Published March 16th, 2021 at 6:00 AM2 minute read
Get the rent paid.
That has been the unwavering stance of KC Regional Housing Alliance President Stacey Johnson-Cosby from the beginning of the pandemic and throughout the resulting rental crisis.
In December 2020, Congress allocated $25 billion for emergency rental assistance. About $600 million of that money has now made its way to Kansas and Missouri. The KC Regional Housing Alliance is working with United Way and other organizations to show renters and landlords how to access these funds for themselves.
“Our goal always is and always has been to support renters and housing providers alike,” Johnson-Cosby said.
The “Get The Rent Paid” rental resource summit will be held on Zoom and streamed on Facebook Friday, March 19, at 10 a.m.
Speakers will include representatives from United Way of Greater Kansas City, Kansas Housing Corporation, the Missouri Housing Development Commission and the City of Kansas City, Missouri.
There are five different programs in the Kansas City area that are distributing these federal dollars. According to United Way Chief Community Impact Officer Jim MacDonald, the primary goal of Friday’s event is to connect landlords and tenants to the proper program based on their location and needs.
Participants will receive details on how they can apply for up to 12 months of rent and utilities assistance. The rental assistance can be used for any months dating back to April 1, 2020, and can even be used for future rent payments.
“There’s assistance in all price ranges,” Johnson-Cosby said.
According to her, this money could help renters who are struggling to find housing due to an eviction on their record. While paying back rent won’t expunge an eviction from their record, Johnson-Cosby said it gives future landlords reassurance to see that the tenant’s debt has been paid in full and that a few months of future rent payments are already available.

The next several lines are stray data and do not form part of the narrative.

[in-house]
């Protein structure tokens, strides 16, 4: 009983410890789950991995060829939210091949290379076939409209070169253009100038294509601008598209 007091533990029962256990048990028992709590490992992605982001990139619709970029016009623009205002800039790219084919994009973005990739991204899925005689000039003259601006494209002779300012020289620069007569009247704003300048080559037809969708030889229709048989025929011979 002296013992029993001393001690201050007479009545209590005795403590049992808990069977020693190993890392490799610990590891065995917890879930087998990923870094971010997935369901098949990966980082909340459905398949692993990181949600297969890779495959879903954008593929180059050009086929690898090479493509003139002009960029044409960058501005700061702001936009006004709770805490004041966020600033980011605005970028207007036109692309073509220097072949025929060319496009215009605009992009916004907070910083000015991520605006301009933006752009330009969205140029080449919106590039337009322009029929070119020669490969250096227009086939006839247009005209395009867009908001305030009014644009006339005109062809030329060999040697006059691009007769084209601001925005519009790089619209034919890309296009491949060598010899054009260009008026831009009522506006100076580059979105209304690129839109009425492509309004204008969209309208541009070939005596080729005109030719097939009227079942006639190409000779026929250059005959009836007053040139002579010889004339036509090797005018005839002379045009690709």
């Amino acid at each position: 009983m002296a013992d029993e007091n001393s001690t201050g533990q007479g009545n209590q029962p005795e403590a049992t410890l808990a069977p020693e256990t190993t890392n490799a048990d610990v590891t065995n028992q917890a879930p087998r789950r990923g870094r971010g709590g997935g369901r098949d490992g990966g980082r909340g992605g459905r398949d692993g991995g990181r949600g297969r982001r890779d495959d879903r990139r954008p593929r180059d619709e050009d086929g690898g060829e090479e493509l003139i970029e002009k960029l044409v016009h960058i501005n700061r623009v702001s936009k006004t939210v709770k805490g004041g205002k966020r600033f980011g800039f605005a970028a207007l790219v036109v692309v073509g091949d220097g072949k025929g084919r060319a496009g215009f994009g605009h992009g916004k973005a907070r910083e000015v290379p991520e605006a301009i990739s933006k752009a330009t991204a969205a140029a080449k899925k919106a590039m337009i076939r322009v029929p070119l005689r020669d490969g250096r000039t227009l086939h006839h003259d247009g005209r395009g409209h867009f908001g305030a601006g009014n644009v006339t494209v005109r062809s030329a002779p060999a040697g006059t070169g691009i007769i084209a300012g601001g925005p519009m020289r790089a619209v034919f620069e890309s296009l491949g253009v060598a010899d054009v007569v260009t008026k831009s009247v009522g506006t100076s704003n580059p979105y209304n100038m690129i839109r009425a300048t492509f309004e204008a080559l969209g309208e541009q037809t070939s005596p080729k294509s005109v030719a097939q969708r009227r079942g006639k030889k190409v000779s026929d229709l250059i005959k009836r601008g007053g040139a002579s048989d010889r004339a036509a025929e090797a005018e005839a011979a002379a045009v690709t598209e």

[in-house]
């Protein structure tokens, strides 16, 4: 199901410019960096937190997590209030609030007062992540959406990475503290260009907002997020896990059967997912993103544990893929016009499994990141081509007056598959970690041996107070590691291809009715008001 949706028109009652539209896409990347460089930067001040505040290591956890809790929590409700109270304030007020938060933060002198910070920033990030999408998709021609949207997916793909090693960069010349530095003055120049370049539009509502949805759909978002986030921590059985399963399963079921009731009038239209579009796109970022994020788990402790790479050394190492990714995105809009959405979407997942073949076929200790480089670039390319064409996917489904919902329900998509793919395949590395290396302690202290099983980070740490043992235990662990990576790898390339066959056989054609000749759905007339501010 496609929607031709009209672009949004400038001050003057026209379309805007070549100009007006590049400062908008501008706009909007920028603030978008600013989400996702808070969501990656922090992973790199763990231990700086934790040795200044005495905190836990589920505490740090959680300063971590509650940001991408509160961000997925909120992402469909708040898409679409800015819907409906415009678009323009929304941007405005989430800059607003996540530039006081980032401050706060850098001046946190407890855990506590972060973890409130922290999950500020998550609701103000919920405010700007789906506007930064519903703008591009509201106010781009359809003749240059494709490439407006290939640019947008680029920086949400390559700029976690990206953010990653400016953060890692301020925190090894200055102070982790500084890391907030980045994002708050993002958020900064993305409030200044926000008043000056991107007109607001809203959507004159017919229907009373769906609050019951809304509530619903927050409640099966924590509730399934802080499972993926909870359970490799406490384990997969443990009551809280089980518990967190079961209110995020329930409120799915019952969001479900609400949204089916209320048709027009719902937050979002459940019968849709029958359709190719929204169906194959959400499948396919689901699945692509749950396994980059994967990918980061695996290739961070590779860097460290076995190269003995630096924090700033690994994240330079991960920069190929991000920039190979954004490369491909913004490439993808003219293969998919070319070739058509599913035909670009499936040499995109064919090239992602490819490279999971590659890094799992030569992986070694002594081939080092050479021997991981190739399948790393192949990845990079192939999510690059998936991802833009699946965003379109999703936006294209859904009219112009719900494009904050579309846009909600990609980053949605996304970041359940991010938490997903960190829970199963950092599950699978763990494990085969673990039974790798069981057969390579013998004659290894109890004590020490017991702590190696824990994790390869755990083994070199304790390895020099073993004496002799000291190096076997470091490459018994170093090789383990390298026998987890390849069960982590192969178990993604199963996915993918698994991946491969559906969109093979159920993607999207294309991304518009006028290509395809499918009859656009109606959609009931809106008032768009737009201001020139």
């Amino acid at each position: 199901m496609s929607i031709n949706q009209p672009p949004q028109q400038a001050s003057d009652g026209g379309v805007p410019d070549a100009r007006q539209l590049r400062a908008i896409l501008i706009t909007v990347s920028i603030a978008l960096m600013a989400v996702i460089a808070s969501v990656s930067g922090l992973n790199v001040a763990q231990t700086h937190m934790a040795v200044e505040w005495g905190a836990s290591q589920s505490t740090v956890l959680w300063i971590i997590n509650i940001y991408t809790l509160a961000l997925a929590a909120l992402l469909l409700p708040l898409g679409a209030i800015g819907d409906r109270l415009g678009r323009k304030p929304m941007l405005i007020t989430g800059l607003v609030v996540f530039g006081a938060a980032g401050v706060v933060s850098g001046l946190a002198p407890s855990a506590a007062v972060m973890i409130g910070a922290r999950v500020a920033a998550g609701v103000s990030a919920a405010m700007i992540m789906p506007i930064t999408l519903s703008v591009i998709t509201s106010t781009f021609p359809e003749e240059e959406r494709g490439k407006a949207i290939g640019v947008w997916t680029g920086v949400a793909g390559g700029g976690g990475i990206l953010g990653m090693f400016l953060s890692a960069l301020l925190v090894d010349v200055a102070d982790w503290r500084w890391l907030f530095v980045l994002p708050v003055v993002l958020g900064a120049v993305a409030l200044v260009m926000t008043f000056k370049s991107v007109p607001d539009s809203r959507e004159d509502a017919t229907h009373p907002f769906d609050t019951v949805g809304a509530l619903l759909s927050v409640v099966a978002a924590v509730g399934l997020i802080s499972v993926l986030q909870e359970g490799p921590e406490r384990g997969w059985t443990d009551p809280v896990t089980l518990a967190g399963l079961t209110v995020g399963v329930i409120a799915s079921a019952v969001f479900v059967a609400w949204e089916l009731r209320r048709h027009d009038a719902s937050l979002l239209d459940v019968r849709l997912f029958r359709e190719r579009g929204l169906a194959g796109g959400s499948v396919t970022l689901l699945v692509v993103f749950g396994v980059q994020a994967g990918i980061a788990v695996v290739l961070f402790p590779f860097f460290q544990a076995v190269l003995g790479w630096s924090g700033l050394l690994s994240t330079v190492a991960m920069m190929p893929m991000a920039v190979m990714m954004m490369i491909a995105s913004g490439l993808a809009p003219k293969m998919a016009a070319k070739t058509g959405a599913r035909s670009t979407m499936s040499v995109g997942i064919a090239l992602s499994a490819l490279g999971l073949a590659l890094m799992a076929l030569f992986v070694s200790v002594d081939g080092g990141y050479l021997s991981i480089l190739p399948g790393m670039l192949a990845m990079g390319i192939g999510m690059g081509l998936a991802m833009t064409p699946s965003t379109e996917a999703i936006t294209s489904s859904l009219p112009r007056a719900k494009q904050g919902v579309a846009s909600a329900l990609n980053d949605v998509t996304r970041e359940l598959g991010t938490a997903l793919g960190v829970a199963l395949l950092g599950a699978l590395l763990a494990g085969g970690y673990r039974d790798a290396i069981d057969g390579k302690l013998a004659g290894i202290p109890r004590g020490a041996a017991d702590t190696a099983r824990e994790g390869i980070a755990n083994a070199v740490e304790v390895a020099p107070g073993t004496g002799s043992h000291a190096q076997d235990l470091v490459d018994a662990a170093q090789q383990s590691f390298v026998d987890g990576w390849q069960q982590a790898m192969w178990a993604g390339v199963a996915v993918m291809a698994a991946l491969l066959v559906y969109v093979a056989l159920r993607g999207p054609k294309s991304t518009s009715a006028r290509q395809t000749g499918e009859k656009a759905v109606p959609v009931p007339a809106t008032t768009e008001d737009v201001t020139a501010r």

The application for rental assistance can be started by either the landlord or tenant, but it does require both parties to sign off on it. The specific requirements for qualifying for assistance are still being finalized, and the organizations have plans to announce details at the conference on Friday.
To Johnson-Cosby, paying the rent is the only path out of the pandemic-induced rental crisis.
She was unsatisfied with the Centers for Disease Control and Prevention eviction moratorium and its lack of provisions for keeping landlords afloat without rent payments from tenants.
If the rent is paid, Johnson-Cosby said, tenants are able to stay housed and housing providers are able to keep their businesses. She believes that rental assistance is the only solution that aids both parties.
The American Rescue Plan passed by Congress and signed by President Joe Biden last week will be providing an additional $26 billion in rental assistance to the nearly 20% of renters who were behind on rent at the beginning of 2021.
“It is really hard to overstate the need (for rental assistance) because it’s really unprecedented,” MacDonald said.
For those who would like to learn more about receiving rental assistance in Missouri and Kansas, signups for the meeting on Friday can be found on the KC Regional Housing Alliance website.
Catherine Hoffman covers community affairs and culture for Kansas City PBS in cooperation with Report for America.